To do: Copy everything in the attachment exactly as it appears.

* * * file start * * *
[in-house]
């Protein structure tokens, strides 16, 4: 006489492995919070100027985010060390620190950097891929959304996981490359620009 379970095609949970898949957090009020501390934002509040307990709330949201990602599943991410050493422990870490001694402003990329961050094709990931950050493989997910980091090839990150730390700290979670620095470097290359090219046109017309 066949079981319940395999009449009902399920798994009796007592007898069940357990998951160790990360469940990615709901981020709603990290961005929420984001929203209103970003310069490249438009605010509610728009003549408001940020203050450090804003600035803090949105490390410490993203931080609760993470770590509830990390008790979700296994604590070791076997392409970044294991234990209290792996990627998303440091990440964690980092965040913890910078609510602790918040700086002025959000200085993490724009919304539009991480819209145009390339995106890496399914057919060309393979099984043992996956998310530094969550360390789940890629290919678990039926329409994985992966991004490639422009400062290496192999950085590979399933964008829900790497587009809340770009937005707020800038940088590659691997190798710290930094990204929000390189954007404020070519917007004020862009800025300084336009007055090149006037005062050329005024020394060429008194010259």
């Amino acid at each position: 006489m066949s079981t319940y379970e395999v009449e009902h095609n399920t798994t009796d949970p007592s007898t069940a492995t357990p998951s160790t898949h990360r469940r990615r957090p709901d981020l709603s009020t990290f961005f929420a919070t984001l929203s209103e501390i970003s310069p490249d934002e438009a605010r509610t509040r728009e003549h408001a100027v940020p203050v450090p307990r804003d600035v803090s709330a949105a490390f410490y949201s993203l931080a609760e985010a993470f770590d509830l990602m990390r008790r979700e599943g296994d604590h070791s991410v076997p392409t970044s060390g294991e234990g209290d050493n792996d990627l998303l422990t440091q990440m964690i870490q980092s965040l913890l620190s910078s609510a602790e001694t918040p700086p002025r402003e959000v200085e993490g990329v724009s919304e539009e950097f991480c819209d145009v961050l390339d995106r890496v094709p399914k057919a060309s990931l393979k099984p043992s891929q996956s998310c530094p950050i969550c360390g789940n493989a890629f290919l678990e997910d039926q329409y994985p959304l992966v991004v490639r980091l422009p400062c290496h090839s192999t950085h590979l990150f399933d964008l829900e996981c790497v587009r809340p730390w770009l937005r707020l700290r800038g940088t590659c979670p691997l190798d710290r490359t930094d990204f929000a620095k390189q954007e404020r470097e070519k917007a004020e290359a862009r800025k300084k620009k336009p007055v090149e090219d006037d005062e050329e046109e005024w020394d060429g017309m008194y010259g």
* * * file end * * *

[in-house]
């Protein structure tokens, strides 16, 4: 006489492995919070100027985010060390620190950097891929959304996981490359620009 379970095609949970898949957090009020501390934002509040307990709330949201990602599943991410050493422990870490001694402003990329961050094709990931950050493989997910980091090839990150730390700290979670620095470097290359090219046109017309 066949079981319940395999009449009902399920798994009796007592007898069940357990998951160790990360469940990615709901981020709603990290961005929420984001929203209103970003310069490249438009605010509610728009003549408001940020203050450090804003600035803090949105490390410490993203931080609760993470770590509830990390008790979700296994604590070791076997392409970044294991234990209290792996990627998303440091990440964690980092965040913890910078609510602790918040700086002025959000200085993490724009919304539009991480819209145009390339995106890496399914057919060309393979099984043992996956998310530094969550360390789940890629290919678990039926329409994985992966991004490639422009400062290496192999950085590979399933964008829900790497587009809340770009937005707020800038940088590659691997190798710290930094990204929000390189954007404020070519917007004020862009800025300084336009007055090149006037005062050329005024020394060429008194010259």
């Amino acid at each position: 006489m066949s079981t319940y379970e395999v009449e009902h095609n399920t798994t009796d949970p007592s007898t069940a492995t357990p998951s160790t898949h990360r469940r990615r957090p709901d981020l709603s009020t990290f961005f929420a919070t984001l929203s209103e501390i970003s310069p490249d934002e438009a605010r509610t509040r728009e003549h408001a100027v940020p203050v450090p307990r804003d600035v803090s709330a949105a490390f410490y949201s993203l931080a609760e985010a993470f770590d509830l990602m990390r008790r979700e599943g296994d604590h070791s991410v076997p392409t970044s060390g294991e234990g209290d050493n792996d990627l998303l422990t440091q990440m964690i870490q980092s965040l913890l620190s910078s609510a602790e001694t918040p700086p002025r402003e959000v200085e993490g990329v724009s919304e539009e950097f991480c819209d145009v961050l390339d995106r890496v094709p399914k057919a060309s990931l393979k099984p043992s891929q996956s998310c530094p950050i969550c360390g789940n493989a890629f290919l678990e997910d039926q329409y994985p959304l992966v991004v490639r980091l422009p400062c290496h090839s192999t950085h590979l990150f399933d964008l829900e996981c790497v587009r809340p730390w770009l937005r707020l700290r800038g940088t590659c979670p691997l190798d710290r490359t930094d990204f929000a620095k390189q954007e404020r470097e070519k917007a004020e290359a862009r800025k300084k620009k336009p007055v090149e090219d006037d005062e050329e046109e005024w020394d060429g017309m008194y010259g």